Numecent, a company that has a new kind of cloud computing technology that could potentially
completely reorganize the way software is delivered and handled— upending the business as we know it — has another big feather in its cap.
The company is showing how enterprises can use this technology to instantly put all of their enterprise software in the cloud, without renegotiating contracts and licenses with their software vendors.
It signed $US3 billion engineering construction company Parsons as a customer. Parsons is using Numecent’s tech to deliver 4 million huge computer-aided design (CAD) files to its nearly 12,000 employees around the world. CAD drawings are bigger than video files and they can only be opened and edited by specific CAD apps like AutoCAD.
Numecent offers a tech called “cloud paging” which instantly “cloudifies” any Windows app. Instead of being installed on a PC, the enterprise setup can deliver the app over the cloud. Unlike similar cloud technologies (called virtualization), this makes the app run faster and continue working even when the Internet connection goes down.
“It’s offers a 95% reduction in download times and 95% in download network usage,” CEO Osman Kent told Business Insider. “It makes 8G of memory work like 800G.”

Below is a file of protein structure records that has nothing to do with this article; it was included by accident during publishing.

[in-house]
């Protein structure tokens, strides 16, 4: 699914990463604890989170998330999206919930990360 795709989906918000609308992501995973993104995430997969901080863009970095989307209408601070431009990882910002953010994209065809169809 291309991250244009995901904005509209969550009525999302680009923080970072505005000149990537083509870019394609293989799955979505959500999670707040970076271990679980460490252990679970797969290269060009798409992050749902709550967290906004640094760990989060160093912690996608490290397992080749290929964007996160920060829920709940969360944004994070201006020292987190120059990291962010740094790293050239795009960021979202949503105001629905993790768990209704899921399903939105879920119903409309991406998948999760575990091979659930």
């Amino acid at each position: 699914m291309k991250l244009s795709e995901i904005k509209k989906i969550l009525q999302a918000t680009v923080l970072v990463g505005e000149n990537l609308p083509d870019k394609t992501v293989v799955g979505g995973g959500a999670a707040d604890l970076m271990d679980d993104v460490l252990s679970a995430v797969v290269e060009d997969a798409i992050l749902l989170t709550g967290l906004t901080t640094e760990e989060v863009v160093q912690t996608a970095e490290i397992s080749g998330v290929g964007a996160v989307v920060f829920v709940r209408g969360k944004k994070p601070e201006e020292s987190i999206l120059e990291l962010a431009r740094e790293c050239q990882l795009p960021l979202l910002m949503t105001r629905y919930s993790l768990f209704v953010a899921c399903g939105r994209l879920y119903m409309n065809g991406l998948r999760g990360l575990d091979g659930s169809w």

It also lets enterprises check in and check out software, like a library book, so more PCs can legally share software without violating licensing terms, saving money on software licence fees, Kent says.
Parson is using it to let employees share over 700 huge applications such as Autodesk AutoCAD, Bentley Systems’ Microstation, and ESRI ArcGIS.
While Parson installed the Numecent tech in its own data center, that’s no longer necessary for other businesses. Earlier this summer, Numecent put its tech onto Amazon’s cloud and started making it available as a cloud service.
Next up Numecent will change the way people can share Android apps in a project called DeepStream due out in 2014. This will turn a smartphone into a server-like a game console, where a bunch of people can play a game on it at the same time.
Numecent was founded by Osman Kent, cofounder of 3Dlabs which sold to Creative Labs in 2002 for about $US170 million. It’s raised about $US16 million, mostly from T-Venture, the venture capital company of German telecom giant Deutsche Telekom.
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